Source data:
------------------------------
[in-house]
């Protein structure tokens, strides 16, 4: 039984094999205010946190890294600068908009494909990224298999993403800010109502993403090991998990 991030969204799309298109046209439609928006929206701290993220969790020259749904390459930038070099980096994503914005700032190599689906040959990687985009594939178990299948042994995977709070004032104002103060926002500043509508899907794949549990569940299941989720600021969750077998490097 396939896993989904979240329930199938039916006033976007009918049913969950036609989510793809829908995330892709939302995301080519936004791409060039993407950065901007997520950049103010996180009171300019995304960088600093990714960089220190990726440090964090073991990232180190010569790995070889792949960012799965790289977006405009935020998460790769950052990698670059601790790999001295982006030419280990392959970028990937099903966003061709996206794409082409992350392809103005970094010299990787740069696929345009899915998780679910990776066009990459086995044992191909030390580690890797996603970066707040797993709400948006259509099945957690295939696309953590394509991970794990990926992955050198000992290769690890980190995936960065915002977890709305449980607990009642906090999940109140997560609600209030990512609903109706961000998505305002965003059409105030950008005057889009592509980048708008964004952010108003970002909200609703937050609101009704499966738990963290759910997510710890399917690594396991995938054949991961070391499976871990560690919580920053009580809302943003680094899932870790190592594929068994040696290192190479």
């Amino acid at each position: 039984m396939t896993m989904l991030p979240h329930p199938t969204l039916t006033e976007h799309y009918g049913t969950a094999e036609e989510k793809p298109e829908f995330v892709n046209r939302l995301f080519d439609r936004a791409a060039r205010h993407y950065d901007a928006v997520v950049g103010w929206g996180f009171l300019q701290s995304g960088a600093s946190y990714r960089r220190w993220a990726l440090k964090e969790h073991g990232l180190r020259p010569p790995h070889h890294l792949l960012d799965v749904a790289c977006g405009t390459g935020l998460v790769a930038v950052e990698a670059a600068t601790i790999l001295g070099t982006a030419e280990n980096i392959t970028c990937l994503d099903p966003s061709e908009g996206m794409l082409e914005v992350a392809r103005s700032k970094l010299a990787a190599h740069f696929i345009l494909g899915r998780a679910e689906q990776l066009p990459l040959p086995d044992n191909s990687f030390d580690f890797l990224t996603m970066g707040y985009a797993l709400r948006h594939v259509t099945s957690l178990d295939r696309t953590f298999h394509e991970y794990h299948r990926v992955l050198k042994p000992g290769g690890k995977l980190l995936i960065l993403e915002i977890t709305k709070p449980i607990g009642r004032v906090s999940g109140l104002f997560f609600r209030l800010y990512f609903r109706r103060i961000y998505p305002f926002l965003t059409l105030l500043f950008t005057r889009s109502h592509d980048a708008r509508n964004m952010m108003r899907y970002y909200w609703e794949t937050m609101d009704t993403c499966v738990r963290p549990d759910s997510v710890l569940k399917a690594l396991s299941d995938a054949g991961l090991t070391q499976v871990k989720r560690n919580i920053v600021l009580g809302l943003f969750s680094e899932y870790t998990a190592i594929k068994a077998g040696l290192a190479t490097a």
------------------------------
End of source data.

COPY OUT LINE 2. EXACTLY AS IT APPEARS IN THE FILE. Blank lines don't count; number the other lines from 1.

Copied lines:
């Protein structure tokens, strides 16, 4: 039984094999205010946190890294600068908009494909990224298999993403800010109502993403090991998990 991030969204799309298109046209439609928006929206701290993220969790020259749904390459930038070099980096994503914005700032190599689906040959990687985009594939178990299948042994995977709070004032104002103060926002500043509508899907794949549990569940299941989720600021969750077998490097 396939896993989904979240329930199938039916006033976007009918049913969950036609989510793809829908995330892709939302995301080519936004791409060039993407950065901007997520950049103010996180009171300019995304960088600093990714960089220190990726440090964090073991990232180190010569790995070889792949960012799965790289977006405009935020998460790769950052990698670059601790790999001295982006030419280990392959970028990937099903966003061709996206794409082409992350392809103005970094010299990787740069696929345009899915998780679910990776066009990459086995044992191909030390580690890797996603970066707040797993709400948006259509099945957690295939696309953590394509991970794990990926992955050198000992290769690890980190995936960065915002977890709305449980607990009642906090999940109140997560609600209030990512609903109706961000998505305002965003059409105030950008005057889009592509980048708008964004952010108003970002909200609703937050609101009704499966738990963290759910997510710890399917690594396991995938054949991961070391499976871990560690919580920053009580809302943003680094899932870790190592594929068994040696290192190479």